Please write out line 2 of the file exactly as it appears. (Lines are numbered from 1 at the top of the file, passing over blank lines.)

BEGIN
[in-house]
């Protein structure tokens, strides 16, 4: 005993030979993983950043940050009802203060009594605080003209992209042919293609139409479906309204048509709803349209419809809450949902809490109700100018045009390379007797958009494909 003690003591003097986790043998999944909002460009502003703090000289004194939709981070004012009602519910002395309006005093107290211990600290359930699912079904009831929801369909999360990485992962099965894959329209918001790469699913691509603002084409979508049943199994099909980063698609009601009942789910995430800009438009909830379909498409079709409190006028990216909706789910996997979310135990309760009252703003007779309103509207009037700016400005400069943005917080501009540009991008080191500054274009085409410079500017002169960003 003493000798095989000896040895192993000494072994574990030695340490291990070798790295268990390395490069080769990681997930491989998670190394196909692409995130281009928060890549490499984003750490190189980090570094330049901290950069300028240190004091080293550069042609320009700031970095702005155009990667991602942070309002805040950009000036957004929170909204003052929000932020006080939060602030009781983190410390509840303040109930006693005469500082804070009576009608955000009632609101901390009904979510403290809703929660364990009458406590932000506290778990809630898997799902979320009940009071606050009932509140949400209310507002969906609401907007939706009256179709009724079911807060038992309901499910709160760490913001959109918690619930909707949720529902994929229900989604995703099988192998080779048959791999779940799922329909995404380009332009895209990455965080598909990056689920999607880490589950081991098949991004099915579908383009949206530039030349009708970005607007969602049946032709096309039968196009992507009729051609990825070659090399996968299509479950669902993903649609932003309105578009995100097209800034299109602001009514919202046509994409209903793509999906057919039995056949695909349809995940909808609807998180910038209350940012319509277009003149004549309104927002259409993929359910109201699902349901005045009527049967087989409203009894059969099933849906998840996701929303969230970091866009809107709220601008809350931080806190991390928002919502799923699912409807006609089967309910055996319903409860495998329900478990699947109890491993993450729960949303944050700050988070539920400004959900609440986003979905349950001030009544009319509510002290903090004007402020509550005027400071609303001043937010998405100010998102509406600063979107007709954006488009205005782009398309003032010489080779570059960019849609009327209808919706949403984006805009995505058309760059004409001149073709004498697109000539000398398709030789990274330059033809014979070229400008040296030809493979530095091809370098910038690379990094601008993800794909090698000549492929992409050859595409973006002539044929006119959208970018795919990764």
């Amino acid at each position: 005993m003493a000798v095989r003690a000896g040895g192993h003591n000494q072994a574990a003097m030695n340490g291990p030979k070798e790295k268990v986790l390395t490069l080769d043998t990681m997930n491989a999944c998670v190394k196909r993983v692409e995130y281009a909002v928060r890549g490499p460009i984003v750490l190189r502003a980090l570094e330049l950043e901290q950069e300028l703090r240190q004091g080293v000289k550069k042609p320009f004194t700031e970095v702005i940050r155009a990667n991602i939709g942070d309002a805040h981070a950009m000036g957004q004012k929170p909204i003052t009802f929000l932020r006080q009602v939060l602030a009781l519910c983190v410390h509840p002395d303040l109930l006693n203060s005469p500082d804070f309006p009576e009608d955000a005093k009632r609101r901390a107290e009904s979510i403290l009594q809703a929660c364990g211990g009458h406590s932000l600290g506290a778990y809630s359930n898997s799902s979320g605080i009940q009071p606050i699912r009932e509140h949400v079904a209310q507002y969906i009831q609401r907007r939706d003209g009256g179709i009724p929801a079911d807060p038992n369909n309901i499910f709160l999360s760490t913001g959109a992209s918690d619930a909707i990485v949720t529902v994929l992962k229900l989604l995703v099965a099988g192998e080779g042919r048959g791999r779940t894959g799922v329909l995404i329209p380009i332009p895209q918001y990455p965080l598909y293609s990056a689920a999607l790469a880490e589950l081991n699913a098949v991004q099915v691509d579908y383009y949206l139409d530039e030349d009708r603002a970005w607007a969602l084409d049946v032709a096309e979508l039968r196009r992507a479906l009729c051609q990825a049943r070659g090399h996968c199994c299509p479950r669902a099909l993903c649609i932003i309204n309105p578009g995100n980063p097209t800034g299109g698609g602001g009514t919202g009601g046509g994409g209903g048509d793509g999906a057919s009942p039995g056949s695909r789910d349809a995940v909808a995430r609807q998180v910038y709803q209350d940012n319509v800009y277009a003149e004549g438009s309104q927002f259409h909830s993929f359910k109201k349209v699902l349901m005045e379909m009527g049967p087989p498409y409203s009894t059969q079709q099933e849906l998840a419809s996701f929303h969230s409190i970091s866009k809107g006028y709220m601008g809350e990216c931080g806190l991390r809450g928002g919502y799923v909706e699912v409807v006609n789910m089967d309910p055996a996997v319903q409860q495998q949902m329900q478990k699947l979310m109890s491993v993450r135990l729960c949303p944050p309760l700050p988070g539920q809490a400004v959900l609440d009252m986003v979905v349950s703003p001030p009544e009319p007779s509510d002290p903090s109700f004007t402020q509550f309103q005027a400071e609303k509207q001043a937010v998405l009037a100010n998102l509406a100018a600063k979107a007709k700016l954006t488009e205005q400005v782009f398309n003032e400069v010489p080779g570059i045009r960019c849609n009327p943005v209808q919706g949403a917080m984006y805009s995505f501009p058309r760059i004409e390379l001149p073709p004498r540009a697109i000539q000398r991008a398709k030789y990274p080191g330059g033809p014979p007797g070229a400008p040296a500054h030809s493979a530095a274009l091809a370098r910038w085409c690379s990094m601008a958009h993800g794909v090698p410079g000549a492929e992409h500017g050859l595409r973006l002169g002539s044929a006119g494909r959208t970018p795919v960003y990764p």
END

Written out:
């Protein structure tokens, strides 16, 4: 005993030979993983950043940050009802203060009594605080003209992209042919293609139409479906309204048509709803349209419809809450949902809490109700100018045009390379007797958009494909 003690003591003097986790043998999944909002460009502003703090000289004194939709981070004012009602519910002395309006005093107290211990600290359930699912079904009831929801369909999360990485992962099965894959329209918001790469699913691509603002084409979508049943199994099909980063698609009601009942789910995430800009438009909830379909498409079709409190006028990216909706789910996997979310135990309760009252703003007779309103509207009037700016400005400069943005917080501009540009991008080191500054274009085409410079500017002169960003 003493000798095989000896040895192993000494072994574990030695340490291990070798790295268990390395490069080769990681997930491989998670190394196909692409995130281009928060890549490499984003750490190189980090570094330049901290950069300028240190004091080293550069042609320009700031970095702005155009990667991602942070309002805040950009000036957004929170909204003052929000932020006080939060602030009781983190410390509840303040109930006693005469500082804070009576009608955000009632609101901390009904979510403290809703929660364990009458406590932000506290778990809630898997799902979320009940009071606050009932509140949400209310507002969906609401907007939706009256179709009724079911807060038992309901499910709160760490913001959109918690619930909707949720529902994929229900989604995703099988192998080779048959791999779940799922329909995404380009332009895209990455965080598909990056689920999607880490589950081991098949991004099915579908383009949206530039030349009708970005607007969602049946032709096309039968196009992507009729051609990825070659090399996968299509479950669902993903649609932003309105578009995100097209800034299109602001009514919202046509994409209903793509999906057919039995056949695909349809995940909808609807998180910038209350940012319509277009003149004549309104927002259409993929359910109201699902349901005045009527049967087989409203009894059969099933849906998840996701929303969230970091866009809107709220601008809350931080806190991390928002919502799923699912409807006609089967309910055996319903409860495998329900478990699947109890491993993450729960949303944050700050988070539920400004959900609440986003979905349950001030009544009319509510002290903090004007402020509550005027400071609303001043937010998405100010998102509406600063979107007709954006488009205005782009398309003032010489080779570059960019849609009327209808919706949403984006805009995505058309760059004409001149073709004498697109000539000398398709030789990274330059033809014979070229400008040296030809493979530095091809370098910038690379990094601008993800794909090698000549492929992409050859595409973006002539044929006119959208970018795919990764």